# Is imaginary "i" a purely aesthetic matter?

• B
DaveE
Gold Member
A 2-D vector field also has the properties required to be an algebraically defined number. I don't recall them all; operators with identities and inverse operators, existence of zero, etc. That is why so many concepts in analysis can be treated as a complex number or as a 2-D vector. In electronics, for example, the amplitude and phase of a wave, voltage, impedance, etc. are all expressed as a complex number in analysis when they could also be understood as a vector. It is really about choosing a notation that facilitates stealing analysis techniques from another perspective in the world of math.

• sysprog, Klystron and WWGD
WWGD
Gold Member
A 2-D vector field also has the properties required to be an algebraically defined number. I don't recall them all; operators with identities and inverse operators, existence of zero, etc. That is why so many concepts in analysis can be treated as a complex number or as a 2-D vector. In electronics, for example, the amplitude and phase of a wave, voltage, impedance, etc. are all expressed as a complex number in analysis when they could also be understood as a vector. It is really about choosing a notation that facilitates stealing analysis techniques from another perspective in the world of math.
Agreed, choosing the right representation in a context is key, and IMO underrated as a means to finding solutions to a problem.

Klystron
Gold Member
Let me ask the other way around...[snip]...
Is it possible that are there other extensions to ℝ that provide solutions to other types of non-polynomial problems? For example, if I were to define a number j such that sin(j) = 2, everybody would most likely find that pretty useless (otherwise someone else would have thought of that already), but is it possible that there are other extensions beyond ℂ that would be useful for something, or do the mathematicians think that there's nothing beyond ℂ, and that's really the final frontier?
Howdy,
Having trouble with example sin (j) = 2 at least using trig functions, as arcsin(2) is undefined. Could approximate sin function with a Taylor series but I assume you are only making a point since no units (degrees, radians) specified. My response, then is that functions (and arithmetic operators) have certain input requirements that apply even for examples.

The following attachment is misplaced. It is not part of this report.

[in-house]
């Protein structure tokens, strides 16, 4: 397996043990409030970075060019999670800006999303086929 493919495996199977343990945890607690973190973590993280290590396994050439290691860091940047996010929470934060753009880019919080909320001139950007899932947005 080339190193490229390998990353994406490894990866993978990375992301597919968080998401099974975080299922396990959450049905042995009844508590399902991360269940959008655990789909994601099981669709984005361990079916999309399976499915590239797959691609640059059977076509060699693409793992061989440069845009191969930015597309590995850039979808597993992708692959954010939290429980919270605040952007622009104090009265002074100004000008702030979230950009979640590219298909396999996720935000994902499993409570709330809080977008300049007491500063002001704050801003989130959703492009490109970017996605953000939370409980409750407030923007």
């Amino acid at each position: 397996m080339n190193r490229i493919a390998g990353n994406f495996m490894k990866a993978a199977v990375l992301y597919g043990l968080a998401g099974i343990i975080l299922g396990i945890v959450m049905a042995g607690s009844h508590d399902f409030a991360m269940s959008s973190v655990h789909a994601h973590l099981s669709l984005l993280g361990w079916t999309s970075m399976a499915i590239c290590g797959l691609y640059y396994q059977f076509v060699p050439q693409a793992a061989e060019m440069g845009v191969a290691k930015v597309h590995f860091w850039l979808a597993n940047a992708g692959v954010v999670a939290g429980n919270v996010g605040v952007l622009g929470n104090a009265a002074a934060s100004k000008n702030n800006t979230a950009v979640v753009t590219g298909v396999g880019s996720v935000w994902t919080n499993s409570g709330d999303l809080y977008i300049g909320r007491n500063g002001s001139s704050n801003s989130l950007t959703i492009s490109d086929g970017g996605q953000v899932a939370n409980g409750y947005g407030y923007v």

You might be interested in quaternions, octonions, etc. They are extensions of complex numbers just like complex numbers are extensions of the real numbers.
If Drak's reply does not answer your 'extensions' question, there are many forms and fields beyond complex numbers. Set theory and group theory that you mention in previous posts, have marvelous extensions that I am currently learning, along with attempts at learning more abstract algebras and geometries.

JFTR I am another old dude non-mathematician. Cool thing about mathematics is that we never run out of new forms and ideas to learn.

[edit: forgot: my original degree was technically Math before Computer Science was separated.]

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fresh_42
Mentor
Because there are aspects of life in Germany that do not have a parallel in other countries (e.g., English) , so that the abstract grammatical layout is different to account for this.
What about the words that do have a correspondence in their meaning, but don't exist anyway? E.g. there is no German word for "sophisticated" and no English word for "schweigen", although the situations in which they are used do exist equally. Then by your definition, those words are intrinsic.

WWGD
Gold Member
What about the words that do have a correspondence in their meaning, but don't exist anyway? E.g. there is no German word for "sophisticated" and no English word for "schweigen", although the situations in which they are used do exist equally. Then by your definition, those words are intrinsic.
I am kindof reaching, but aren't C,C#, Java, etc. all means/tools for dealing with the problem of how to program? Each language is used to address the same content/issue but it is just that, a vehicle for it. But everyday language starts being an obstacle to discuss these issues.

Klystron
Gold Member
On the Language sub-theme: